Marriage. Marriages are usually negotiated by parents. A boy may initiate the process, after which his parents take over if they approve his choice. If the girl's parents also approve they begin negotiating bride-price, which since the 1960s has become considerable. When bride-price transactions are completed, the bride moves in with the husband without ceremony. Ideally, some bride-service obligations continue indefinitely. All close kin are excluded as potential marriage partners, including parallel and cross cousins who are terminologically equated with siblings. Some polygyny existed in the past, but all present marriages are monogamous. European-style weddings, encouraged by the local evangelical church, have become common. Since the 1960s, intermarriage with Mexican fishermen who are willing to live in El Desemboque and Punta Chueca has been increasing. Divorce is not common. It may be initiated by either partner, usually amid accusations of laziness or illtempered behavior. The bride-price is not returned.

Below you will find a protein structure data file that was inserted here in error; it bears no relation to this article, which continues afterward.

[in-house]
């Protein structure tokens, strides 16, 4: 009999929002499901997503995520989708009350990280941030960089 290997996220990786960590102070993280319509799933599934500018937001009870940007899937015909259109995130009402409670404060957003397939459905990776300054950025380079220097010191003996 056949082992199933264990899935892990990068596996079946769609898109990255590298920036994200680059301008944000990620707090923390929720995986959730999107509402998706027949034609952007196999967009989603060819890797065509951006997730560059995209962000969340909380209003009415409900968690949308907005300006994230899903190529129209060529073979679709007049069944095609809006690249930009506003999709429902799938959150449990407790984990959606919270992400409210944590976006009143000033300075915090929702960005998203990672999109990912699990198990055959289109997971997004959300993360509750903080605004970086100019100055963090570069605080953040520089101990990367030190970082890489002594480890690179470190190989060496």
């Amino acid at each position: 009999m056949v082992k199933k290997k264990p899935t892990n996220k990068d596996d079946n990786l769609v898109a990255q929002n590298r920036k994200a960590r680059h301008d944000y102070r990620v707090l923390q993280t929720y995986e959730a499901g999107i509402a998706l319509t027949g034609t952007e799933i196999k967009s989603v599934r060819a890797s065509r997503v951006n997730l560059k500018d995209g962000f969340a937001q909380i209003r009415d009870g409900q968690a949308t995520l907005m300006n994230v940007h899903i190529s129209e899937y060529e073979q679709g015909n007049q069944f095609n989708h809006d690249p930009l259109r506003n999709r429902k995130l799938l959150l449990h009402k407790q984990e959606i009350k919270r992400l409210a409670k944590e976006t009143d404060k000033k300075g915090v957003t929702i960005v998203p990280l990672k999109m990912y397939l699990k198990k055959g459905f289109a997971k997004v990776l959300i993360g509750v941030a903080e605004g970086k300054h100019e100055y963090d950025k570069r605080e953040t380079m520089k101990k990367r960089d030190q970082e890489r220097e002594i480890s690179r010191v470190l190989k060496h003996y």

Residence. Residence is neolocal, although the couple may reside briefly with the boy's parents.
Domestic Unit. The normal household is a simple nuclear family.
Inheritance. A few personal items were traditionally interred with the body. Nearly all the remaining property of the deceased and his household were exchanged for equivalent possessions of the hamac that performed the burial. This system is breaking down as the Seri acquire large amounts of consumer goods.
Socialization. Children, including twins, are welcomed. Girls are preferred for the bride-price they will bring. Children are raised in a permissive atmosphere with little or no physical punishment.